How Many Carbon Credits Does it Take to Get to Heaven?

I’m not sure whether the first person who thought up the idea of carbon credits was a Roman Catholic or not, but the similarity between purchasing credits to offset one’s own environmentally unfriendly actions seems to me to have an eerie resemblance to the penance offsets known as indulgences offered by the Catholic church. The only difference seems to be that indulgences are officially only granted to folks who are truly well-intentioned, while carbon credits can be purchased by any business or organization (and increasingly, any individual) that doesn’t want to do the real work of reducing its carbon footprint.

While the idea behind carbon credits (applying a monetary value to emissions in order to develop a market mechanism for trading them and to incentivize heavy offenders into reducing their negative ecological impact) seems at first glance to be reasonable, and even beneficial, time seems to be rendering some less than stellar performance results for the trading scheme. An April 2007 article in Financial Times claims that, “Companies and individuals rushing to go green have been spending millions on ‘carbon credit’ projects that yield few if any environmental benefits.”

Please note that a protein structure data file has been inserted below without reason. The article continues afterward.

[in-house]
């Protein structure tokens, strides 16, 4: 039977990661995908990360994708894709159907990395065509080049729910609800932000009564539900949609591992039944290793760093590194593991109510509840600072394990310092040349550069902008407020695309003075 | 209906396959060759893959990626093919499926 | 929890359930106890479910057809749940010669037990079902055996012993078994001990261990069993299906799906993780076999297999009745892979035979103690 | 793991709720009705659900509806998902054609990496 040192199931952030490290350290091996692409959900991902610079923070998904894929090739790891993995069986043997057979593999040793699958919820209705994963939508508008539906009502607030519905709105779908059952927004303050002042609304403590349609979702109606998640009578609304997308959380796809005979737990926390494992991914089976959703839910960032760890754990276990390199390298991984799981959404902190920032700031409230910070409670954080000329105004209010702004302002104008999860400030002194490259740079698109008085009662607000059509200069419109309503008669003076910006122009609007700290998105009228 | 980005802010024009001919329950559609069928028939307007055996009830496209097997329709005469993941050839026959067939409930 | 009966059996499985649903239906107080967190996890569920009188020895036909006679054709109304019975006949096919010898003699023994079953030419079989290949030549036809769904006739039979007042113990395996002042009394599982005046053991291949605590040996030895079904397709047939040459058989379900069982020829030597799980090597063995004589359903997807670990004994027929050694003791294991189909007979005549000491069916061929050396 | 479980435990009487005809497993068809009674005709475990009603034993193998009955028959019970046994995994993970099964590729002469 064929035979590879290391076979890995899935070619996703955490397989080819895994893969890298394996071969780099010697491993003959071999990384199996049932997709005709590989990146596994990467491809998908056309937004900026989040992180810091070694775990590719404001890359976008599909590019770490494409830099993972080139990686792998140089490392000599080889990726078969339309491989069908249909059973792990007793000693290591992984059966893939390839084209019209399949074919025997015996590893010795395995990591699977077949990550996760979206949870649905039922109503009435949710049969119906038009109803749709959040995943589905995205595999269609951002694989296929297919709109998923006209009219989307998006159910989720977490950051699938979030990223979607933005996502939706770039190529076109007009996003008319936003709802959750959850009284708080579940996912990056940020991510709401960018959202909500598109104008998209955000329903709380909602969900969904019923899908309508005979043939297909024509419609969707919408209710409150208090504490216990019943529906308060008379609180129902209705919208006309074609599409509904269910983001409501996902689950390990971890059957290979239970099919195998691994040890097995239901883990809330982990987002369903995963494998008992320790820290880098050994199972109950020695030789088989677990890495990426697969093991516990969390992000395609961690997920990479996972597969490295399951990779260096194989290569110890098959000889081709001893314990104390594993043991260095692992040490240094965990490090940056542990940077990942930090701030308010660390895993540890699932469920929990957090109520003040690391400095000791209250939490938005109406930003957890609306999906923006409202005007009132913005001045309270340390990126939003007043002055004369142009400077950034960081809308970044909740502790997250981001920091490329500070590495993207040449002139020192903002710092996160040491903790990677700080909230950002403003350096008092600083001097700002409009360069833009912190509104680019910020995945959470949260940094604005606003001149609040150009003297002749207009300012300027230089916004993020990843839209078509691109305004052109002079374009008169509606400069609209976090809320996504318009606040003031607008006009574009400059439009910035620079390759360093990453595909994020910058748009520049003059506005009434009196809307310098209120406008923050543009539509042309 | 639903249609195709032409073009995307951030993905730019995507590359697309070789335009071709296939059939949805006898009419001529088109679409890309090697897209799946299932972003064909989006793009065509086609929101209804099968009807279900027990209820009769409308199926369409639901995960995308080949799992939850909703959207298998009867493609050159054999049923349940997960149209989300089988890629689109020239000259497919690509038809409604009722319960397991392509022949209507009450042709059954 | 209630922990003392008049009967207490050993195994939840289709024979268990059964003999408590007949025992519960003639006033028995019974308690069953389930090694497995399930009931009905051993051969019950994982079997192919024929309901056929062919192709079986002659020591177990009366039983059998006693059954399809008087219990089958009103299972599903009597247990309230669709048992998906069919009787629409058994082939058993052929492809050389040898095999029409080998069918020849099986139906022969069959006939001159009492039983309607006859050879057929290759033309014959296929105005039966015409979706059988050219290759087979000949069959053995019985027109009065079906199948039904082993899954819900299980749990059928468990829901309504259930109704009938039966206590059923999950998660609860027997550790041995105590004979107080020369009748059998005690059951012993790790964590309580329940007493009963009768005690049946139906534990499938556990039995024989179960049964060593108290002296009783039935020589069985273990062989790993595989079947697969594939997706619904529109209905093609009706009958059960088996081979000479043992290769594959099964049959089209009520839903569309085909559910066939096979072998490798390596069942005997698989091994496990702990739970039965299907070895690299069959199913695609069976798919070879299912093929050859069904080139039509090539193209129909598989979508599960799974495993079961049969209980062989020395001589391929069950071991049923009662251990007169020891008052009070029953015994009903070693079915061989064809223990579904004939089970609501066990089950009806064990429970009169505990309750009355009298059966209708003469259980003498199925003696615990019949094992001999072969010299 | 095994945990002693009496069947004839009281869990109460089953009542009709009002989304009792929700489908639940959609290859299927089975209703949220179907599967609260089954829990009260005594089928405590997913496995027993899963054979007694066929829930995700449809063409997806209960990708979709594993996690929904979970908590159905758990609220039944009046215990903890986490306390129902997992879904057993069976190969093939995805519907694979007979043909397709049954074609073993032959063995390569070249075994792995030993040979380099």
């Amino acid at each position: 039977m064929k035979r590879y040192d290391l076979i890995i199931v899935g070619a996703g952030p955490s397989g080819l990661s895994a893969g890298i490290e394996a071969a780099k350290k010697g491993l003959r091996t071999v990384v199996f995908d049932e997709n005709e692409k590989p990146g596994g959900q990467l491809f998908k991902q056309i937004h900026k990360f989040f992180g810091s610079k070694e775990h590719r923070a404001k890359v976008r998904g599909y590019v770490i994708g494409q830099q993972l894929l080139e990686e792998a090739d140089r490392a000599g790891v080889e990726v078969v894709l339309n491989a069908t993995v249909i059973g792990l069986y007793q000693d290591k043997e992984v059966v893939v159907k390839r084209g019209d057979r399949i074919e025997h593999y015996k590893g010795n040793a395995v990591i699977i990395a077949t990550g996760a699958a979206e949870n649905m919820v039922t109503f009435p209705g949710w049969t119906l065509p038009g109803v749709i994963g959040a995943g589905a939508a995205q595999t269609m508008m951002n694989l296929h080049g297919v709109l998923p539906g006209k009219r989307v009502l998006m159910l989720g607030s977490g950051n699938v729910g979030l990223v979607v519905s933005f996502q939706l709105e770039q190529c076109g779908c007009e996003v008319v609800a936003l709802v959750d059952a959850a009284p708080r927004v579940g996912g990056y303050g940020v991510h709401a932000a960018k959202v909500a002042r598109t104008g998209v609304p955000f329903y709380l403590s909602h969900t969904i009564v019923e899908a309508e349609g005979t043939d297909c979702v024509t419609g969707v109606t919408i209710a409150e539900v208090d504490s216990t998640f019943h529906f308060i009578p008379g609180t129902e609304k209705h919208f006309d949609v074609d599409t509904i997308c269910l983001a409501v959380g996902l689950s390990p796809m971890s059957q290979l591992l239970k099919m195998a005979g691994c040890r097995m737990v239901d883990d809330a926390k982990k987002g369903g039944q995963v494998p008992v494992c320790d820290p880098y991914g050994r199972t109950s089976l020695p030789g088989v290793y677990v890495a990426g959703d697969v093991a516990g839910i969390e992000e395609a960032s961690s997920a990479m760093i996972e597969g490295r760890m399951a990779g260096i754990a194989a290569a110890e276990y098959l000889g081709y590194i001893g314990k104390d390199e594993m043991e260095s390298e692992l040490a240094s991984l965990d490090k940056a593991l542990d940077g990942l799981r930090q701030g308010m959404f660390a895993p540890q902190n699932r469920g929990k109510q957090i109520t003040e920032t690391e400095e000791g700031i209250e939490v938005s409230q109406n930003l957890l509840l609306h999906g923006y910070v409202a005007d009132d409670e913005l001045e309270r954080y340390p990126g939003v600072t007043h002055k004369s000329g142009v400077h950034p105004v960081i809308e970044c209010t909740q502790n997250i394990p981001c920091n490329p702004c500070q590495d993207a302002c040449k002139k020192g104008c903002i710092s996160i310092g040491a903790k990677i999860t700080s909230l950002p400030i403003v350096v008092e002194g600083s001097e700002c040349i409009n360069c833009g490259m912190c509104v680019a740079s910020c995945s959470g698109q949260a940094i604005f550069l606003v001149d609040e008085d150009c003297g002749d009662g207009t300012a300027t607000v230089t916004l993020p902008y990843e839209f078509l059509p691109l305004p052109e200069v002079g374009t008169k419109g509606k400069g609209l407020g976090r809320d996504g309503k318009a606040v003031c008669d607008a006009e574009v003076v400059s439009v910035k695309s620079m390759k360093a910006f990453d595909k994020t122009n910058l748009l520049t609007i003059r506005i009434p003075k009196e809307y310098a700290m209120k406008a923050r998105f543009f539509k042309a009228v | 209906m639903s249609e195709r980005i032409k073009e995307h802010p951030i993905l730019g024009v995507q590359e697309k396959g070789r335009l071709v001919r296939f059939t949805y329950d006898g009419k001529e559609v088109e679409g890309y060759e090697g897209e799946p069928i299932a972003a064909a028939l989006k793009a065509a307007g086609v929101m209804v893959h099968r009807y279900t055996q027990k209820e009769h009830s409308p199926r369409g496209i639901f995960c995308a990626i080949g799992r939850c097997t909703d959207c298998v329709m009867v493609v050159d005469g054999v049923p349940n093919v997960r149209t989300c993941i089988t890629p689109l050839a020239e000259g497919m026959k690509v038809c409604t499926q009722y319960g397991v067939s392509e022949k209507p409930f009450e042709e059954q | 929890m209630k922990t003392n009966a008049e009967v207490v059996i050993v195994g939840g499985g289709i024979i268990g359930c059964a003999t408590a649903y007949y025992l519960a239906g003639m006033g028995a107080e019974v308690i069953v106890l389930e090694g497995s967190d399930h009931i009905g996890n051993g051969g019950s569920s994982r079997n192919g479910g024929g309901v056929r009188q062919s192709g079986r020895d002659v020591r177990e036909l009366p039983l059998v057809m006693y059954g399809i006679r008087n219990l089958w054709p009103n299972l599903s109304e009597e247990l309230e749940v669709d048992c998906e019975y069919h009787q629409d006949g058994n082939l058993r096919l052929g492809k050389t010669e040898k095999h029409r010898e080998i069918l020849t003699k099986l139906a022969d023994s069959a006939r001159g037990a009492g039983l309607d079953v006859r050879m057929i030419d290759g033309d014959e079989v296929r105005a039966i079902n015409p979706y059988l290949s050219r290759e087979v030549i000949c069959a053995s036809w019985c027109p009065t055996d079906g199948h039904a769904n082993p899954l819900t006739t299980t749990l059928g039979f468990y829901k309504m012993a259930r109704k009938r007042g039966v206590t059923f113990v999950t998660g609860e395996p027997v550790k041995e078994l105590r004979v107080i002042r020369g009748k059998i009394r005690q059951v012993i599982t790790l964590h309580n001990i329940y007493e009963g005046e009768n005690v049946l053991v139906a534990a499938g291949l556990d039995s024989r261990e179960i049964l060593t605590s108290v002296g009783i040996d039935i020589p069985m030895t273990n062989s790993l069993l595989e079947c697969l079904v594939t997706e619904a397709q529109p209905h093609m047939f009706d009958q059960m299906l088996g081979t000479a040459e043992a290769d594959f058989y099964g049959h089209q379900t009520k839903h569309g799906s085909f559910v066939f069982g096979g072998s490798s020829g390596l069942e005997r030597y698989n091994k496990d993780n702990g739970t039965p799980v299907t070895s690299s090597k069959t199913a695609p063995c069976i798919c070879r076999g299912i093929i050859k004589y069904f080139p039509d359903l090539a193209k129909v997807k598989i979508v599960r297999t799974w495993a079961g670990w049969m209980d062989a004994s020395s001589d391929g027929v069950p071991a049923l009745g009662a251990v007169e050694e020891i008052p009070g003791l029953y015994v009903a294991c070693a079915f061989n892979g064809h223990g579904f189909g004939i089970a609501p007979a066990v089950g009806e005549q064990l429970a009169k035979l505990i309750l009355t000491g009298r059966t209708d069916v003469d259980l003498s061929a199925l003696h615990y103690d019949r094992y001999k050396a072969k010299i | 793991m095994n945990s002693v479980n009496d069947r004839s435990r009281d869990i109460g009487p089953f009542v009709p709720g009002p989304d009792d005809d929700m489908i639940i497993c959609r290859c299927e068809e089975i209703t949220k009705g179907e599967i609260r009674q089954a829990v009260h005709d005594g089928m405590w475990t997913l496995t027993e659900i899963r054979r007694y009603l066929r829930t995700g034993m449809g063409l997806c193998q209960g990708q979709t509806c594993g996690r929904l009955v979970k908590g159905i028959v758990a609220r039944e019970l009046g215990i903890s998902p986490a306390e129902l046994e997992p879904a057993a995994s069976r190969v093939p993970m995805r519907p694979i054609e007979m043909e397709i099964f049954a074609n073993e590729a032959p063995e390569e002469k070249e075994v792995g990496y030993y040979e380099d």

As with any market, where there appears to be the potential to make a profit, there are less than honorable players aplenty. The “voluntary” carbon offset market—that is, the market for carbon credits that is unregulated and is not under the Kyoto protocol-- is often viewed as an attractive source of carbon credits because the administrative costs are lower, and there is less bureaucratic overhead. But the key defining term here is unregulated. Not all carbon credits purchased in this market actually have a positive environmental outcome. The buyer must truly beware, as indeed, some are scams.

The Financial Times does offer a helpful guide to “good carbon offsetting,” though, so if you are hoping to make up for your environmental sins, there are several tips to help you make good choices. The first one, not unlike indulgences, is that you really have to want to reduce your carbon footprint. So, don’t go looking to buy your way out of your responsibilities—only use carbon credits for those ecological grievances that you just can’t eliminate any other way.

It will be interesting to see how effective this market scheme truly is over time. It is hard to imagine that the real change that needs to happen to make a difference in the fight against global warming will happen if ecological offenders can buy credits instead of altering behaviors, processes, materials or whatever else is causing their carbon emissions. We may have consumed our way into this mess, but it’s hard to imagine we are going to consume our way out of it.

Caroline Heine

Posted at 1:00 AM, Aug 08, 2007 in Environment | Permalink | Comment